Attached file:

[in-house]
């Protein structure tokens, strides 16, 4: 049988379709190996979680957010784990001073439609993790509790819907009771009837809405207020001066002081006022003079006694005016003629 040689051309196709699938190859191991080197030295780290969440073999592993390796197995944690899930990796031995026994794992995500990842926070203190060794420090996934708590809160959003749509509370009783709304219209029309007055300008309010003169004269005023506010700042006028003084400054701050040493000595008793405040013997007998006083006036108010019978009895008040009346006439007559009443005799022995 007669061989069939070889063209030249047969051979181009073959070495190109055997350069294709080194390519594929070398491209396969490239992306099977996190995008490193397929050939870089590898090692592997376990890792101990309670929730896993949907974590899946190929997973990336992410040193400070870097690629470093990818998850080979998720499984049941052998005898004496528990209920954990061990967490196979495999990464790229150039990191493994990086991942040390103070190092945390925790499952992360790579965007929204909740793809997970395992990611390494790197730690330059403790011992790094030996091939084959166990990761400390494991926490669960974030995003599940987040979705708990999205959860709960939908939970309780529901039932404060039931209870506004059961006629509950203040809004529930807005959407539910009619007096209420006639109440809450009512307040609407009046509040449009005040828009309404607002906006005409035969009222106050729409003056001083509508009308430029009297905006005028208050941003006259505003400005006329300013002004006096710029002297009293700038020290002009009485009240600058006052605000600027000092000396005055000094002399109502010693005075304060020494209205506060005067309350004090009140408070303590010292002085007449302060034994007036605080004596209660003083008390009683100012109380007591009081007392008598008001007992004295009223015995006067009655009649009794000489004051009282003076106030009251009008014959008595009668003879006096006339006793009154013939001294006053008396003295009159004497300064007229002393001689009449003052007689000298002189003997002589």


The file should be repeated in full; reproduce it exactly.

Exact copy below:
[in-house]
């Protein structure tokens, strides 16, 4: 049988379709190996979680957010784990001073439609993790509790819907009771009837809405207020001066002081006022003079006694005016003629 040689051309196709699938190859191991080197030295780290969440073999592993390796197995944690899930990796031995026994794992995500990842926070203190060794420090996934708590809160959003749509509370009783709304219209029309007055300008309010003169004269005023506010700042006028003084400054701050040493000595008793405040013997007998006083006036108010019978009895008040009346006439007559009443005799022995 007669061989069939070889063209030249047969051979181009073959070495190109055997350069294709080194390519594929070398491209396969490239992306099977996190995008490193397929050939870089590898090692592997376990890792101990309670929730896993949907974590899946190929997973990336992410040193400070870097690629470093990818998850080979998720499984049941052998005898004496528990209920954990061990967490196979495999990464790229150039990191493994990086991942040390103070190092945390925790499952992360790579965007929204909740793809997970395992990611390494790197730690330059403790011992790094030996091939084959166990990761400390494991926490669960974030995003599940987040979705708990999205959860709960939908939970309780529901039932404060039931209870506004059961006629509950203040809004529930807005959407539910009619007096209420006639109440809450009512307040609407009046509040449009005040828009309404607002906006005409035969009222106050729409003056001083509508009308430029009297905006005028208050941003006259505003400005006329300013002004006096710029002297009293700038020290002009009485009240600058006052605000600027000092000396005055000094002399109502010693005075304060020494209205506060005067309350004090009140408070303590010292002085007449302060034994007036605080004596209660003083008390009683100012109380007591009081007392008598008001007992004295009223015995006067009655009649009794000489004051009282003076106030009251009008014959008595009668003879006096006339006793009154013939001294006053008396003295009159004497300064007229002393001689009449003052007689000298002189003997002589």